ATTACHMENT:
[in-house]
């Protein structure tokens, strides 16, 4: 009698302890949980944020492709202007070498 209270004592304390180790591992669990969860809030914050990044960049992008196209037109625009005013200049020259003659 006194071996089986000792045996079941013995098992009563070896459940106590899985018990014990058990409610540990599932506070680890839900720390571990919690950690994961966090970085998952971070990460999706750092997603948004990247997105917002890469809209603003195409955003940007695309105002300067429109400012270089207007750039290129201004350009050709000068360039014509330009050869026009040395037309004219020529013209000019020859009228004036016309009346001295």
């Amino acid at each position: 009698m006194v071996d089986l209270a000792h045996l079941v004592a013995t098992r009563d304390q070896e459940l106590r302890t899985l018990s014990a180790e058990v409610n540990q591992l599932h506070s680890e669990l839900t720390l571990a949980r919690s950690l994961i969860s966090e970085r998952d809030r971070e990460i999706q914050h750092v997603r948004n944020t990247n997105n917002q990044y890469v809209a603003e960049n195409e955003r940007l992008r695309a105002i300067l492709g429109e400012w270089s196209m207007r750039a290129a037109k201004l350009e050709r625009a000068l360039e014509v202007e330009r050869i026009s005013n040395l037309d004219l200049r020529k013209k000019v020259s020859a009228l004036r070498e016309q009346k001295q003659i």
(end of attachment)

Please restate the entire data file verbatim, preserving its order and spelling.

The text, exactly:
[in-house]
């Protein structure tokens, strides 16, 4: 009698302890949980944020492709202007070498 209270004592304390180790591992669990969860809030914050990044960049992008196209037109625009005013200049020259003659 006194071996089986000792045996079941013995098992009563070896459940106590899985018990014990058990409610540990599932506070680890839900720390571990919690950690994961966090970085998952971070990460999706750092997603948004990247997105917002890469809209603003195409955003940007695309105002300067429109400012270089207007750039290129201004350009050709000068360039014509330009050869026009040395037309004219020529013209000019020859009228004036016309009346001295």
């Amino acid at each position: 009698m006194v071996d089986l209270a000792h045996l079941v004592a013995t098992r009563d304390q070896e459940l106590r302890t899985l018990s014990a180790e058990v409610n540990q591992l599932h506070s680890e669990l839900t720390l571990a949980r919690s950690l994961i969860s966090e970085r998952d809030r971070e990460i999706q914050h750092v997603r948004n944020t990247n997105n917002q990044y890469v809209a603003e960049n195409e955003r940007l992008r695309a105002i300067l492709g429109e400012w270089s196209m207007r750039a290129a037109k201004l350009e050709r625009a000068l360039e014509v202007e330009r050869i026009s005013n040395l037309d004219l200049r020529k013209k000019v020259s020859a009228l004036r070498e016309q009346k001295q003659i």